When Charlie Beale sees Sylvan for the first time, he sees a beautiful girl, trapped in a marriage she does not want. The need to save her becomes an obsession and when the two begin to meet regularly, you quickly realize that no good can come of it.

I’m not sure how well-received this book was when it first came out. Following the wickedly good, A Reliable Wife, I am guessing it did pretty well. But for some reason this one slipped past my radar until just recently. I am so glad I finally picked it up.

This book has a little bit of everything. There’s the love triangle of course which makes for some juicy reading, but the small town feel of it and the friendship between Beale and the boy seemed especially tender. There was a sweetness to all the nastiness and Sylvan Glass was such an interesting woman creature. As wicked as she was, I felt as if I understood where she was coming from, which always surprises me. I don’t consider myself a vindictive, conniving human being but I must have a dark streak somewhere because I eat this stuff up.

I enjoyed Heading Out to Wonderful very much. It’s the type of book that makes you question motive and with characters like Sylvan and Boaty, you could spend hours trying to figure them out. Plus, the writing has that atmospheric quality that always pulls me in. Goolrick’s take on small town life really puts you right in the center of town. It’s quite impressive how quickly I was pulled into the story. If I were to compare his two books, I’d say this one is the tamer of the two, but certainly no less complex than the other.

If you haven’t given his books a try, do so!

For more reviews, visit my blog: Book Chatter. ( )
  tibobi | Jul 31, 2013 |
I loved Goolrick's first novel, A Reliable Wife. This second novel, Heading Out to Wonderful, was almost impossible for me to put down -- it combines a plot that really moves along, gorgeous writing, and great character descriptions. For me, a truly unforgettable novel.

How Goolrick gives us a sense of time and place, and the mood (pages 8-9 of my trade paperback edition):

"Children remember summer best; they feel its pleasures on their skin. The older you get, it's the winters that stay with you, down deep in your bones. Things happen in the winter. People die in February.

Children remember staying up late. Grownups think about getting up early.

A particular town, then, Brownsburg, in a particular time and place. The notion of being happy didn't occur to most people, it just wasn't something they thought about, and life treated them pretty well, and even though at least two or three men got drunk every week night and slapped their wives and children around and children were punished hard when they were rude or misbehaved, the notion of being unhappy didn't occur much either." ( )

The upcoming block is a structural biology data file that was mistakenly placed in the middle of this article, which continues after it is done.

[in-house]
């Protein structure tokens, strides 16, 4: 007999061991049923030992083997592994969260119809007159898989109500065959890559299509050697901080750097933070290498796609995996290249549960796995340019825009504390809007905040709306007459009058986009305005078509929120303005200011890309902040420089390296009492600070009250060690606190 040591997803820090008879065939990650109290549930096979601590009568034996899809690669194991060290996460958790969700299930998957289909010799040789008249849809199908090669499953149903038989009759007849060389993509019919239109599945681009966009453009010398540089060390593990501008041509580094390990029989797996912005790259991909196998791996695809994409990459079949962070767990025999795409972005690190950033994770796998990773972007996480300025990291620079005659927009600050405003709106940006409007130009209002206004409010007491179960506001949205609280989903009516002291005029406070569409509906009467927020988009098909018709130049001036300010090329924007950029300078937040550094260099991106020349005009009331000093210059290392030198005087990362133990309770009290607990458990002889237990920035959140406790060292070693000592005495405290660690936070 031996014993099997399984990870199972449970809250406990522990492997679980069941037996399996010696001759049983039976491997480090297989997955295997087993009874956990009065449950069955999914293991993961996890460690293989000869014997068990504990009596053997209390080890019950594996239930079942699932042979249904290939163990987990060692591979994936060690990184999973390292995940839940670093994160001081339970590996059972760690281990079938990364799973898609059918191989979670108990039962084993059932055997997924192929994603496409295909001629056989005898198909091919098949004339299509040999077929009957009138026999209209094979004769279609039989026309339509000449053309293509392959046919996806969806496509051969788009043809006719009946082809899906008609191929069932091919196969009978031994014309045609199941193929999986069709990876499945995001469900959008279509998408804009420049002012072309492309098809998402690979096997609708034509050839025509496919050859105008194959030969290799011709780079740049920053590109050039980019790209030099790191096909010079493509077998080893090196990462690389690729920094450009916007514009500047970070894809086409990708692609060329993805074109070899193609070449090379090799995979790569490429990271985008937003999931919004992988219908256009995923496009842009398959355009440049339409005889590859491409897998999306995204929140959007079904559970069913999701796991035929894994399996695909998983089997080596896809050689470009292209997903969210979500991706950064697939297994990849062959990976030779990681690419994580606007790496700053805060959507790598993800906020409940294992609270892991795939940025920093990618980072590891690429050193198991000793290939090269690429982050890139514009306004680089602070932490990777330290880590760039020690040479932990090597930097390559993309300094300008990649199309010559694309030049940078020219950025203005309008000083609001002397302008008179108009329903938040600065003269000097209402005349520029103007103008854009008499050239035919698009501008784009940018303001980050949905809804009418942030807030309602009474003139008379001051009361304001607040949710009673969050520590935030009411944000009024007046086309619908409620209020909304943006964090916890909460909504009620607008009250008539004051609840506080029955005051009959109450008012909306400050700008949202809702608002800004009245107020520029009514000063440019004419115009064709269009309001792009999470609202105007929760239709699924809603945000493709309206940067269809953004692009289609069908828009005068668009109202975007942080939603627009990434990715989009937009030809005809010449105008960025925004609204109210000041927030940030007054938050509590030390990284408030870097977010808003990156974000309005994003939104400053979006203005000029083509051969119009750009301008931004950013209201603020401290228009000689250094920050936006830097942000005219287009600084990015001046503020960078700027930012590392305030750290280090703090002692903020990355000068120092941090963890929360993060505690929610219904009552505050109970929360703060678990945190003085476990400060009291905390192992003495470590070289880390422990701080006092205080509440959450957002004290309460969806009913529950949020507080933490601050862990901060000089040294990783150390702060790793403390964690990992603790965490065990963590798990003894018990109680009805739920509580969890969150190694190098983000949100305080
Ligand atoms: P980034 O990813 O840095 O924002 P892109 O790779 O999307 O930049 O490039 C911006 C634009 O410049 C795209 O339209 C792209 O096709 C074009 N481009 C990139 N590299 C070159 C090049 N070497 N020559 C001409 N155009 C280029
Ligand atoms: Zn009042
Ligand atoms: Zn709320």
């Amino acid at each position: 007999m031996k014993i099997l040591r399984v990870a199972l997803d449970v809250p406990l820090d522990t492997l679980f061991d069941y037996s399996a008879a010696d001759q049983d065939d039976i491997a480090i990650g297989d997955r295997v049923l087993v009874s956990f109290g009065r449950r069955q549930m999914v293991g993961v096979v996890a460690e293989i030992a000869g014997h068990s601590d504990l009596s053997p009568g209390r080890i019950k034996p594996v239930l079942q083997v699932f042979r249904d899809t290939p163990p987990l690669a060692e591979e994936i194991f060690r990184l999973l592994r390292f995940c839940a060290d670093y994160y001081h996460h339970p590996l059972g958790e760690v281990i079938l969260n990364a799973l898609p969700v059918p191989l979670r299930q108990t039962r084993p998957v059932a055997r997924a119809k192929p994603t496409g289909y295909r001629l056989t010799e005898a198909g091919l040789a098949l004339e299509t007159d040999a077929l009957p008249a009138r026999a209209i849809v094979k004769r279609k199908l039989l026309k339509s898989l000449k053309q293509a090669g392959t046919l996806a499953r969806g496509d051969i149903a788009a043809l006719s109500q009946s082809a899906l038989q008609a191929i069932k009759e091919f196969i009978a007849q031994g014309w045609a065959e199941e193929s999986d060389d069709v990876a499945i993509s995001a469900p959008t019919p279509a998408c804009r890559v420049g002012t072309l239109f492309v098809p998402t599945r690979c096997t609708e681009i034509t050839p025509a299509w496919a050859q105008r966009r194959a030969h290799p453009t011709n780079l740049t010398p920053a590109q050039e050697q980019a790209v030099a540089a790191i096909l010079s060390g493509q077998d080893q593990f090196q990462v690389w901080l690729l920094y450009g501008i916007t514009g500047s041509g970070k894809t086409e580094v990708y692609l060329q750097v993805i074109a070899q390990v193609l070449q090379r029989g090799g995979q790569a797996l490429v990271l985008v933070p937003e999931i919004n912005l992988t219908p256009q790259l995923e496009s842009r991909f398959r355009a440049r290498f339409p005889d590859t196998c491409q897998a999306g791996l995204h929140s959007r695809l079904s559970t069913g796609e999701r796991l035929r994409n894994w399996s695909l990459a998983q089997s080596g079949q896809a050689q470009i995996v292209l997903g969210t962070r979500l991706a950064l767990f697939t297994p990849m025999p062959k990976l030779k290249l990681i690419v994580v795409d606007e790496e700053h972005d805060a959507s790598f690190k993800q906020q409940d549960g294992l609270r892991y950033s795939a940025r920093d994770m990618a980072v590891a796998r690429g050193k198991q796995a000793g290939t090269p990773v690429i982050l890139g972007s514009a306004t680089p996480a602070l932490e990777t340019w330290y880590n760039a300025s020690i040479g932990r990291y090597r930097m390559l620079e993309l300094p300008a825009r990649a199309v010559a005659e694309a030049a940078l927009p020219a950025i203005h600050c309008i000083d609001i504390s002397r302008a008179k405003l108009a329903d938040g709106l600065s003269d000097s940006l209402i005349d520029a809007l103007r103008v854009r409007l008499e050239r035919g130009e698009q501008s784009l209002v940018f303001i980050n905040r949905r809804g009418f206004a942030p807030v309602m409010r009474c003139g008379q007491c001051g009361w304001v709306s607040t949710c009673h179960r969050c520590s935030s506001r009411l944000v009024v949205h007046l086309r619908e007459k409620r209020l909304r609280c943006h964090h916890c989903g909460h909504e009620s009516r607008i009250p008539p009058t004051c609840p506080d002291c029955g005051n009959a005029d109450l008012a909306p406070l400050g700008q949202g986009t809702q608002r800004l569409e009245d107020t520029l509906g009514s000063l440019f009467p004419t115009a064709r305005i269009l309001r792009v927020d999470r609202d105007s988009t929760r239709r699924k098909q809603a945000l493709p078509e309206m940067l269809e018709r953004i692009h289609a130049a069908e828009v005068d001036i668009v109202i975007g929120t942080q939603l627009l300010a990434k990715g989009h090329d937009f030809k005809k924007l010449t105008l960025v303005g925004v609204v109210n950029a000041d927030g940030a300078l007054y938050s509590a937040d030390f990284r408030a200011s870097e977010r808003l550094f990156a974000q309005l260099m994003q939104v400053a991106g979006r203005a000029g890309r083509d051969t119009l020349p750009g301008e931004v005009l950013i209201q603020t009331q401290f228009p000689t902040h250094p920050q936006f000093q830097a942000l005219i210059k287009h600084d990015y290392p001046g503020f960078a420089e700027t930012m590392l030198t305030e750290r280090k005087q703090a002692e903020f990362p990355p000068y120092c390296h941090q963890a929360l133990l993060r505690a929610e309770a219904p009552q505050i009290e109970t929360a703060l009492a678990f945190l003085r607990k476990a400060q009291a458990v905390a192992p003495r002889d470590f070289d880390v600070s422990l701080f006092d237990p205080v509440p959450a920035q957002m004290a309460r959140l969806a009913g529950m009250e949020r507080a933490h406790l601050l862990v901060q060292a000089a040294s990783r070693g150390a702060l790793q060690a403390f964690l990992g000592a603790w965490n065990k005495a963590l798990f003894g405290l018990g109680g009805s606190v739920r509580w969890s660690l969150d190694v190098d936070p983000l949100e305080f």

1 vote ValerieAndBooks | Jun 9, 2013 |
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Book description
"Let me tell you something, son. 
When you're young, and you head out to wonderful, everything is fresh and bright as a brand-new penny, 
but before you get to wonderful you're going to have to pass through all right. And when you get to all right, stop and take a good, long look, because that may be as far as you're ever going to go."It is the summer of 1948 when a handsome, charismatic stranger, Charlie Beale, recently back from the war in Europe, shows up in the town of Brownsburg, a sleepy village of a few hundred people, nestled in the Valley of Virginia. All he has with him are two suitcases: one contains his few possessions, including a fine set of butcher knives; the other is full of money. A lot of money.Finding work at the local butcher shop, Charlie befriends the owner and his family, including the owner's son, Sam, who he is soon treating as though he were his own flesh and blood. And it is through the shop that Charlie gradually meets all the townsfolk, including Boaty Glass, Brownsburg's wealthiest citizen, and most significantly, Boaty's beautiful teenage bride, Sylvan.This last encounter sets in motion the events that give Goolrick's powerful tale the stark, emotional impact that thrilled fans of his previous novel, A Reliable Wife. Charlie's attraction to Sylvan Glass turns first to lust and then to a need to possess her, a need so basic it becomes an all-consuming passion that threatens to destroy everything and everyone in its path. Told through the eyes of Sam, now an old man looking back on the events that changed his world forever, Heading Out to Wonderful is a suspenseful masterpiece, a haunting, heart-stopping novel of obsession and love gone terribly wrong in a place where once upon a time such things could happen.
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In 1948, a mysterious and charismatic man arrives in a small Virginia town carrying two suitcases; one contains his worldly possessions, the other is full of money. He soon inserts himself into the town's daily life, taking a job in the local butcher shop and befriending the owner and his wife and their son. But the passion that develops between the man and the wife of the town's wealthiest citizen sets in motion a series of events that not only upset the quiet town but threaten to destroy both him and the woman.… (more)